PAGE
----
This component is now branded as IRONdb®, though for historical reasons its service name retains the “snowth” terminology.
IRONdb® has its own documentation and will be referenced from this document, but there are differences when it is employed as part of a full Circonus deployment, so any specifics documented here supersede the IRONdb manual.
The following are important differences from standalone IRONdb:
- IRONdb® runs as the service
circonus-snowth(EL7), listening externally on port 8112 and locally on port 32322. Like other libmtev-based applications, this service has two processes: a child and a parent, which serves as watchdog for the child.
- The config file is
snowth.conf, and is managed by Hooper. Local changes will be lost on the next Hooper run, so this file should only be modified at the direction of Circonus Support or during troubleshooting. All configurable options are in site.json.
IRONdb® is sensitive to CPU and IO limits. If either resource is limited, you may see child processes being killed off by the parent when they do not heartbeat on time.
Log files are located under
/snowth/logs and include the following files:
The access logs are useful to verify activity going to the server in question. Error logs will contain any errors the operator should be aware of, and startup logs may contain debugging information for Support personnel.
If the snowthd child process becomes unstable, verify that the host is not
starved for resources (CPU, IO, memory). Hardware disk errors can also impact
snowth’s performance. On EL7, install
smartmontools and run
smartctl on each
disk, looking for uncorrected errors. If in doubt, contact Circonus Support
(email@example.com) for assistance.
If instability continues, you can run snowth in the foreground. First, determine the node’s ID by doing an:
Then, run the following as root:
/opt/circonus/sbin/snowthd -D -d \ -u nobody \ -g nobody \ -c /opt/circonus/etc/snowth.conf \ -i <nodeid from previous command>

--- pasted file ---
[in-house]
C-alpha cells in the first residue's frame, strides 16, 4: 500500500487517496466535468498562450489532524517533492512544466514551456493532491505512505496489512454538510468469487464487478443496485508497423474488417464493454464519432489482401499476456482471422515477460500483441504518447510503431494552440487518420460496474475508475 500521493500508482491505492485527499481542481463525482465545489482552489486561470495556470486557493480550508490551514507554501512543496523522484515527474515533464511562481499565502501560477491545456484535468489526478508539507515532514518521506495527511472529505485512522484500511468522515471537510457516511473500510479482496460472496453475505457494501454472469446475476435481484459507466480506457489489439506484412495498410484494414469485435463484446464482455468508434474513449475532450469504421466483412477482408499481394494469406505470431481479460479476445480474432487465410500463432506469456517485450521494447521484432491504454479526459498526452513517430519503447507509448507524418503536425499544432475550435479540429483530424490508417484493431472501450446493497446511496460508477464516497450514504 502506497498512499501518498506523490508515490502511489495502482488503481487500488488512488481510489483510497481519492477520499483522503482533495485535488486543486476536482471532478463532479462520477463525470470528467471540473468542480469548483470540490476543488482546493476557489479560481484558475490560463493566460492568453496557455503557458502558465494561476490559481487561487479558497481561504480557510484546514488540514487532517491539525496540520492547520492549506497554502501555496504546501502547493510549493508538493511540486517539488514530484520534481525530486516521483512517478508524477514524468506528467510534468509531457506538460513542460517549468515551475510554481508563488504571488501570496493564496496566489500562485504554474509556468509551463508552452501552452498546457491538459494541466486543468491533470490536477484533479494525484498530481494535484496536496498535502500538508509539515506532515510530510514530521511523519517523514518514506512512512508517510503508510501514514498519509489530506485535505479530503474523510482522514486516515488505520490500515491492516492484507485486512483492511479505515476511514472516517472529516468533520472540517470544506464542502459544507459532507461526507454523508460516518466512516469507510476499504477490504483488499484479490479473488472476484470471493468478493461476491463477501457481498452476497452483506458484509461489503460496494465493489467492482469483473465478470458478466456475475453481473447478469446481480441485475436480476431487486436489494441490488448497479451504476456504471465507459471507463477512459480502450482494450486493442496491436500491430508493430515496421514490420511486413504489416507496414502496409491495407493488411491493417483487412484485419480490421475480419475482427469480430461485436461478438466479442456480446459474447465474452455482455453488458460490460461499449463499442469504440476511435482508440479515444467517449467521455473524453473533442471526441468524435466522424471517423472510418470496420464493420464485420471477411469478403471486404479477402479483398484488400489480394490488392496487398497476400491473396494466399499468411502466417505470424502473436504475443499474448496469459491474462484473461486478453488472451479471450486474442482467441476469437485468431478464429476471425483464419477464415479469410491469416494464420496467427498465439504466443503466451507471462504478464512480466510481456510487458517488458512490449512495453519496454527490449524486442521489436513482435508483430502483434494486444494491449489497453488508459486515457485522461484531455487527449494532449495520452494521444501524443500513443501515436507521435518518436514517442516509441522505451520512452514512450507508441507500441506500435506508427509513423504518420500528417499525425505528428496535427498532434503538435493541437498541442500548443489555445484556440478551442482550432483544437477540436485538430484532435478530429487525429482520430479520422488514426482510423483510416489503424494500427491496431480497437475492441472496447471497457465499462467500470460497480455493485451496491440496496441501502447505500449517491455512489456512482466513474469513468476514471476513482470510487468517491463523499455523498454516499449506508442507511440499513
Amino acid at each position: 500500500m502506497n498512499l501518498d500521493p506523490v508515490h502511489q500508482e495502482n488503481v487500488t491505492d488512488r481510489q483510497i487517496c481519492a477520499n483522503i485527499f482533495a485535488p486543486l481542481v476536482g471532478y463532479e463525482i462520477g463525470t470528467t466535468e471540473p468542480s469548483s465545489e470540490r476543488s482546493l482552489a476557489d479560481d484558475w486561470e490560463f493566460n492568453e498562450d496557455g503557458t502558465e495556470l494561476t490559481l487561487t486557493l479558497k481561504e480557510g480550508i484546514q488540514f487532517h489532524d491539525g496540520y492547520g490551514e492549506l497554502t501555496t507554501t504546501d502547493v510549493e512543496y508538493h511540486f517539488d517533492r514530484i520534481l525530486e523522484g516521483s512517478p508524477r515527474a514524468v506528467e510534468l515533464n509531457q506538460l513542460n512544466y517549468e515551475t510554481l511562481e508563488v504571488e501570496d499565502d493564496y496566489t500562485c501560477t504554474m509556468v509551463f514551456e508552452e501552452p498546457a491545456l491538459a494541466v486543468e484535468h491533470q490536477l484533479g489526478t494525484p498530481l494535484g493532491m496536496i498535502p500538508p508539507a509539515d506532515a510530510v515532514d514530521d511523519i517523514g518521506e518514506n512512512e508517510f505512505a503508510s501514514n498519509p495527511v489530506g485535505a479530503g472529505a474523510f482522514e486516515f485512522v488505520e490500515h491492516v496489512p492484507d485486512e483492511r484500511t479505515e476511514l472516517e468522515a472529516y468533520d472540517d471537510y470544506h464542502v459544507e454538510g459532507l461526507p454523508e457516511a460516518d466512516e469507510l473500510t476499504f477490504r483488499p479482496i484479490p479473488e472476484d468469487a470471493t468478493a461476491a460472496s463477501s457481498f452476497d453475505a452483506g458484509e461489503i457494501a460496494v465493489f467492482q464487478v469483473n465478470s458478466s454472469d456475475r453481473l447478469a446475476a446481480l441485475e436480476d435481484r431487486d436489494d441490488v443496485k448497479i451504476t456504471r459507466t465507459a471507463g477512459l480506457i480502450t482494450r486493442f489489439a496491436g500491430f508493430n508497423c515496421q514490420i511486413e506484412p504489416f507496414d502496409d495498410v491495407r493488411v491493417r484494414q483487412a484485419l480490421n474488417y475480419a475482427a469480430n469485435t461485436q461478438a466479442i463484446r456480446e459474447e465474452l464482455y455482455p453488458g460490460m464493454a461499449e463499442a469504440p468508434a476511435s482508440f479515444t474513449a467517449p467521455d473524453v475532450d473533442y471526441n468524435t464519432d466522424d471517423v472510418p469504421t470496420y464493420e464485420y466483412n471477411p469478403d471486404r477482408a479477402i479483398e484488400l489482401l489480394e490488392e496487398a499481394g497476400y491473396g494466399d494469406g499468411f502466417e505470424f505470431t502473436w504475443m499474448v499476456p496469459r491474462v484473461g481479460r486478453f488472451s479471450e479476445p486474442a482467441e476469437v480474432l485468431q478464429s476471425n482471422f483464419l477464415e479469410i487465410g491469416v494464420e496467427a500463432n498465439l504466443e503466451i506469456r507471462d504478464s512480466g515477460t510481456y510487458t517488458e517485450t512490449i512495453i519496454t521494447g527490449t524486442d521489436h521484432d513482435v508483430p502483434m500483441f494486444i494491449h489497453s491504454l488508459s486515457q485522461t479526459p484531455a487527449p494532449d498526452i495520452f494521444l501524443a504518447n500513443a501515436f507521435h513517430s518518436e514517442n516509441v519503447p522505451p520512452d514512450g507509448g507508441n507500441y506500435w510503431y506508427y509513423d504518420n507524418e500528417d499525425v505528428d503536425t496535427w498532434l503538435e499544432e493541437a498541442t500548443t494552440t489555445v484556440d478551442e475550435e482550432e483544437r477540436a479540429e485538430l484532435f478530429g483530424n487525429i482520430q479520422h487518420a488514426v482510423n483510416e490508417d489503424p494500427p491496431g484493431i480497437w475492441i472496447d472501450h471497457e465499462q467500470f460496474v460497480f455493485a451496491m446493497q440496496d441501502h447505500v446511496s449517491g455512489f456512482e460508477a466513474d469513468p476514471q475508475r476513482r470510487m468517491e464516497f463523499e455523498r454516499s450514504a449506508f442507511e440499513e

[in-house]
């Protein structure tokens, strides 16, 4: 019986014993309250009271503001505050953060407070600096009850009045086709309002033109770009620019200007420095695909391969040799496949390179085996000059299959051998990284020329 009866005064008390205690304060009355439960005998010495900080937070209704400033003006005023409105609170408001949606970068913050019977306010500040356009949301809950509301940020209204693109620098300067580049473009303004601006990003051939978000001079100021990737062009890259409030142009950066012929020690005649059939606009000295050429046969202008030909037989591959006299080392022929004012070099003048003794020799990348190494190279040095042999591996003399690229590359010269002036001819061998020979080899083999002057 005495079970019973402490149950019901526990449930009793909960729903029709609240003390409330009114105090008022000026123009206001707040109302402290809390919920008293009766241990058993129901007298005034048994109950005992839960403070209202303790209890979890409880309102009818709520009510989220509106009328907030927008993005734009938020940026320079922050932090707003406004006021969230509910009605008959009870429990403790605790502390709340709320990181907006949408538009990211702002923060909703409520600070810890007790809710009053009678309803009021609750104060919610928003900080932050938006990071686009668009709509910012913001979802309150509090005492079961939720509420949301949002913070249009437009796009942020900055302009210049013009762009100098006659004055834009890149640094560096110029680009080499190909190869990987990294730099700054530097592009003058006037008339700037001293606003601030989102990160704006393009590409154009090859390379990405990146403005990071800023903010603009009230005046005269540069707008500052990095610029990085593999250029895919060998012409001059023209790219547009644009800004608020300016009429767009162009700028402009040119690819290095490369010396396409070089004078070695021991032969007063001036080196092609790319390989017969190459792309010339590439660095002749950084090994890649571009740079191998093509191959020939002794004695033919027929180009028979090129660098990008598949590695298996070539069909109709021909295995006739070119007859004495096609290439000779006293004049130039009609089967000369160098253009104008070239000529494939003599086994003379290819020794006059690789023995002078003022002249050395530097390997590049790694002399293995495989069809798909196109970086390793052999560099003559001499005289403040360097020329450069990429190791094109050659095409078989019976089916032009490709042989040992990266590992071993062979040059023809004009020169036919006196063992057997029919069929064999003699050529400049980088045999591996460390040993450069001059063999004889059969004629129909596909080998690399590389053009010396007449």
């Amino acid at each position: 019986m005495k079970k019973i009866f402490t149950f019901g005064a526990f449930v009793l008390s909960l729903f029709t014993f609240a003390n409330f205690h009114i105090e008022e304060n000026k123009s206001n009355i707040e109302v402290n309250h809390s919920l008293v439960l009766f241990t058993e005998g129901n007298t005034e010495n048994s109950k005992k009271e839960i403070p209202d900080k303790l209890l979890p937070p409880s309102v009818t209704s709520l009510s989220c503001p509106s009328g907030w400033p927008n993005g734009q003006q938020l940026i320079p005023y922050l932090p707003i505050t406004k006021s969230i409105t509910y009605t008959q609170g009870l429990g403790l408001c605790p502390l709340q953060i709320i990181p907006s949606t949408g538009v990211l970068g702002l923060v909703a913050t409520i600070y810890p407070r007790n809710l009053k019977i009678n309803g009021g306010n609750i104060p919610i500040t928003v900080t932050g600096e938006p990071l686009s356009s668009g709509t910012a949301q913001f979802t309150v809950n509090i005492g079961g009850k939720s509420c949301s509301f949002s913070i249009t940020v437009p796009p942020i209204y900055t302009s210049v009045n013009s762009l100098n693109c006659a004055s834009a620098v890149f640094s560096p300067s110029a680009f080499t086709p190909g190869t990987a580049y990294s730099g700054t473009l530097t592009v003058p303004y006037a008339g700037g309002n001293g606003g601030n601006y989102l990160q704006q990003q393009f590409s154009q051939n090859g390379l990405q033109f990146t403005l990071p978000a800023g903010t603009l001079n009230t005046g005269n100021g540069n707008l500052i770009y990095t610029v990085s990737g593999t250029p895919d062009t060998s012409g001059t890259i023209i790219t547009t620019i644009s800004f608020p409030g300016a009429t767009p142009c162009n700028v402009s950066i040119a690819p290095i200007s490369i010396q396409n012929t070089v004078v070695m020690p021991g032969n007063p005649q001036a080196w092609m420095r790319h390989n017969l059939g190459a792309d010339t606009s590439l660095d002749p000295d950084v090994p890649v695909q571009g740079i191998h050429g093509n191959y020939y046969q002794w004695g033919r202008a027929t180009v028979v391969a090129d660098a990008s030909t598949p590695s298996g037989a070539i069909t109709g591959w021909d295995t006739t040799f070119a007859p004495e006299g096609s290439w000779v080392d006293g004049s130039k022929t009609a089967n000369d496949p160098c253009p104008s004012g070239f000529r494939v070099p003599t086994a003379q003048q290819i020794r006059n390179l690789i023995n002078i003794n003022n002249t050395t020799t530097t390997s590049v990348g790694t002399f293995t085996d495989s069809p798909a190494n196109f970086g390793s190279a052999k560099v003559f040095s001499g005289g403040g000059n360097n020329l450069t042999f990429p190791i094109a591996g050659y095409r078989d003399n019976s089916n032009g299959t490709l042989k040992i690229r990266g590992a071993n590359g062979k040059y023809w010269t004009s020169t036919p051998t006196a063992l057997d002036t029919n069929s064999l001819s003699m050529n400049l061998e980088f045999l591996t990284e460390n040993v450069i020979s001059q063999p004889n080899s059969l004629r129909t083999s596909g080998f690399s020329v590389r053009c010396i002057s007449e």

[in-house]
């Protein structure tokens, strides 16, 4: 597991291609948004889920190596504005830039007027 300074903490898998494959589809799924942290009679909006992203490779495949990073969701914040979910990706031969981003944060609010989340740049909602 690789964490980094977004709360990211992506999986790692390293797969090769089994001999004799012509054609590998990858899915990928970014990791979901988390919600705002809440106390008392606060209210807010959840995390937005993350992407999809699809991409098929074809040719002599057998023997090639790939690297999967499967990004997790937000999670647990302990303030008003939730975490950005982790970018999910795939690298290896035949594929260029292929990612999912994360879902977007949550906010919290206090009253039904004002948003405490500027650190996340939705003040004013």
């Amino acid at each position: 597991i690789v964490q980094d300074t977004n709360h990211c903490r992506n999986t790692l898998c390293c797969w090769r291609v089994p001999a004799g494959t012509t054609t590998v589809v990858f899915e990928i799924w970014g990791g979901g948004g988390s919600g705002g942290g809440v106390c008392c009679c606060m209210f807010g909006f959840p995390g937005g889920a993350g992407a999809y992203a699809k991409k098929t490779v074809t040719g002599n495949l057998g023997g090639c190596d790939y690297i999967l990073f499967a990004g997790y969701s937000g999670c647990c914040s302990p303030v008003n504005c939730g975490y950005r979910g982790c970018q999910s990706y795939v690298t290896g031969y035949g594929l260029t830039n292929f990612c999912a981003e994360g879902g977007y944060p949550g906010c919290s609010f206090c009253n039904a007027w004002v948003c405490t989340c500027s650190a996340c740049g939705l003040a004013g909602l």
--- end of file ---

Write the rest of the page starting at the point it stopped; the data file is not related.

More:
Like the broker, running snowth in the foreground should allow you to capture a core dump, which Circonus Support can use to diagnose your problem.
IRONdb® comes with built-in operational dashboard accessible from any data storage host on port 8112 in your browser, e.g., http://snowthhost:8112. This interface provides real-time information about the data storage cluster.
See the IRONdb manual for details on the dashboard.
Performing Cluster Restarts
Any planned maintenance that requires restarting of a IRONdb® node (such as
a host reboot, but also including a Hooper run that updates the
platform/snowth package) should be performed with care to let the cluster
“settle” after each node restart. Restarting too many nodes too quickly can
cause a cascade of additional work that will dramatically lengthen the time
required to return to a normal operating state and may adversely impact the
availability of the entire cluster.
The general rule of thumb is to allow about two minutes between Hooper runs or any other disruptive maintenance on
data_storagemachines, subject to observation of the replication latency described below.
Watch the “Replication Latency” tab of the Operations Dashboard during the restart process, noting the restarted node’s lag relative to the others. It normally takes 30-60 seconds for the cluster to settle after a single node restart, but this may vary depending on the ingestion rate (how busy your cluster is). Do not restart the next node until the replication latency of the restarted node returns to green relative to all the other nodes.
Delete Sweep Snowth API
Delete Sweep is a procedure that allows users to quickly remove large amounts of data from storage using the IRONdb® API. It is useful in implementing a retention policy, as it can remove all data prior to a given date.
See the IRONdb API manual for details.
Refer to the Snowth Troubleshooting section for additional Data Storage troubleshooting instructions.
Reconstituting a Data Storage Node
For instructions, refer to the section “Reconstituting a Data Storage node”. This procedure is only used in circumstances where the node’s data is completely unrecoverable. Always contact Circonus Support (firstname.lastname@example.org) before attempting these procedures.